Houston, TX – (WiredPRNews.com) Using new screening technology developed in their laboratory, researchers at Colorado-based SomaLogic, Inc., a privately held firm, have discovered that specific changes in the blood of patients suffering from mesothelioma may allow doctors to diagnose the disease at an earlier stage, thus delivering therapies that significantly prolong lives.
Mesothelioma, which occurs most often in the protective lining around the lungs as pleural mesothelioma (but can also occur in the linings around abdominal organs and the heart), is a cancerous disease which typically lies dormant for up to five decades before exploding into aggressive and highly lethal tumors.
Most victims are diagnosed only in advanced stages, and the typical prognosis is about a year to live. This often precludes any significant therapeutic or curative interventions like surgery, radiation and chemotherapy, which – singly or in combination – can improve breathing, reduce pain, and in some cases even extend lifetimes.
Presenting at the American Association for Cancer Research (AACR) meeting in Denver, on September 28, Rachel Ostroff, Somalogic’s clinical research director, revealed that the company’s tests rely on aptamers, which tend naturally to adhere to proteins.
Using advanced technology, Somalogic has refined a process that makes aptamers attach themselves to specific proteins. Then, using a cohort of patients who had mesothelioma or pancreatic cancer, as well as a control group which had similar but non-malignant conditions like pancreatitis and lung fibrosis, the researchers used computer modeling algorithms to see if the groups had any significant biological differences in their blood-screen panels.
Researchers found that both types of cancer, mesothelioma and pancreatic, produced biological “footprints” that were highly individualistic when used in combination with the company’s aptamers as cancer detection tools.
Now, according to Ostroff, these biological footprints, or biomarkers, need to be validated in ongoing studies to make sure the results of the first tests were accurate and authentic, and that they can be reliably duplicated in diagnostic tests. As Ostroff noted, the discovery of biomarkers is much simpler than the process used to validate them.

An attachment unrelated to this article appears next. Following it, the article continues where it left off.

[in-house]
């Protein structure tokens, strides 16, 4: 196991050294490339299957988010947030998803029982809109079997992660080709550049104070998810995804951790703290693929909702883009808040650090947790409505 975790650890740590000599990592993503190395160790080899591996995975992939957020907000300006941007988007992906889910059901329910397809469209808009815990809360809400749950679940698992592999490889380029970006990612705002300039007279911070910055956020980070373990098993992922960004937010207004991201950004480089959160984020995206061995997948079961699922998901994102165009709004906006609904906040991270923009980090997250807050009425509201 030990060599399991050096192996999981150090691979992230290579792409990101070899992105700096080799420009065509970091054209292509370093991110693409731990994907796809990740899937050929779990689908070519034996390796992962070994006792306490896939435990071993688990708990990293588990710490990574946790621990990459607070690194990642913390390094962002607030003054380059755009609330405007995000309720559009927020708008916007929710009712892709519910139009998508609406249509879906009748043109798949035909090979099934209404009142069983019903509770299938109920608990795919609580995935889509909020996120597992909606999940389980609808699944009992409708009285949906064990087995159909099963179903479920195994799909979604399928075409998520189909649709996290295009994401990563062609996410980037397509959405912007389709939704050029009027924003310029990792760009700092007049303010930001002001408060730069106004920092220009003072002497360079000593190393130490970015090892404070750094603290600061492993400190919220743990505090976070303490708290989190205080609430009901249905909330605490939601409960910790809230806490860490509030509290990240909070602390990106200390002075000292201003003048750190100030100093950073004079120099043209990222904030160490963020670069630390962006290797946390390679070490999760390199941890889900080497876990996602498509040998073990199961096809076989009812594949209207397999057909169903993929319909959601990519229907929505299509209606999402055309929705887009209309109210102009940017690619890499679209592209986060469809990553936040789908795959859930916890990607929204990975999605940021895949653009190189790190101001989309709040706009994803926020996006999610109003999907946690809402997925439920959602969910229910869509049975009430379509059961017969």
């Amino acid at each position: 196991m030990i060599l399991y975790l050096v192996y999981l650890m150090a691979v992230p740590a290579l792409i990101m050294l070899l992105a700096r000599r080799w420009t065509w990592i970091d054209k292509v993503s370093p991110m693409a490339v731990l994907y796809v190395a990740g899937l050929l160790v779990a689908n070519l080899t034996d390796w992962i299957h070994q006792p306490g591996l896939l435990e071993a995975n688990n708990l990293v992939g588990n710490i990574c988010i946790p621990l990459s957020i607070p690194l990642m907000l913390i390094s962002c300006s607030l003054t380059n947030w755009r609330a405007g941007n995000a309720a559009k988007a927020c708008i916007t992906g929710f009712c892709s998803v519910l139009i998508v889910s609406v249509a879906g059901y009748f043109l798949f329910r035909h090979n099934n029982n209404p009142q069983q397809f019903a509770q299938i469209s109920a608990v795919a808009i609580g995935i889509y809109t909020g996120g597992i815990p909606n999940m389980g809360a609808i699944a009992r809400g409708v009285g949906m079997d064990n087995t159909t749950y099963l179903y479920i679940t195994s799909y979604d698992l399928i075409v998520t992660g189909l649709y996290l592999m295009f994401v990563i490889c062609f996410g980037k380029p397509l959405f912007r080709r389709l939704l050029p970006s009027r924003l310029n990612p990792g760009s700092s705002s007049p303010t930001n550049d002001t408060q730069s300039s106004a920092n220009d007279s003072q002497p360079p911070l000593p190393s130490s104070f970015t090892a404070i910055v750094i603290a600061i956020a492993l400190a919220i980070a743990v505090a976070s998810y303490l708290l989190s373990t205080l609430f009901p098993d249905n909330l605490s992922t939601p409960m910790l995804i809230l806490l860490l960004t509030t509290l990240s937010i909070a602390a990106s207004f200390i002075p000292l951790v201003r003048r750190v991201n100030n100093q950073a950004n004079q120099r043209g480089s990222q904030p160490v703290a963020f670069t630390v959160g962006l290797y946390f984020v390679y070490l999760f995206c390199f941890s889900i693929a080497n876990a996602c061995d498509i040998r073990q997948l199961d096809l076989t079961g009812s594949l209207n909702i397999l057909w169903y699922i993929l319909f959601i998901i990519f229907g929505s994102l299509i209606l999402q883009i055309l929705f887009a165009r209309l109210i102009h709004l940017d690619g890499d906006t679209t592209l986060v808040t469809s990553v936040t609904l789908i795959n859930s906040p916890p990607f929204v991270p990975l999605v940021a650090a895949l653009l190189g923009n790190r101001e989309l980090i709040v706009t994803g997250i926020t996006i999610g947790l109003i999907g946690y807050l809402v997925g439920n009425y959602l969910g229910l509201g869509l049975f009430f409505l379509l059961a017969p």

SomaLogic’s new breed of aptamers (the first were discovered over two decades ago) are called SOMAmers (Slow Off-rate Modified Aptamers) have “superior affinity and specificity”, according to the company’s news release. It is these two traits in particular which make possible a highly complex platform of proteins and their attractors which can be used for both identification and quantification of targets.
Ostroff and her team of investigators now plan to look at several factors that might lead to inconclusive or false results, including how long a given sample had been shelved before testing. However, Ostroff and associates are encouraged by the fact that the high specificity of their SOMAmers means fewer incorrect diagnoses and, as a result, fewer unnecessary tests and procedures and more appropriate treatment.
In September of this year, SomaLogic, which develops proteomics systems and applications for use by researchers and clinicians, allowed global enterprise solutions company NEC Corporation to purchase an equity stake in the company to permit expansion into the arena of health information “to provide essential and actionable information to patients, doctors and researchers”, according to an NEC official.
The AACR is the world’s largest and oldest professional organization dedicated to the eventual eradication of cancer, and its yearly meetings – which attract more than 18,000 participants – are one method of advancing and disseminating cancer research developments, cancer treatments, and cancer care.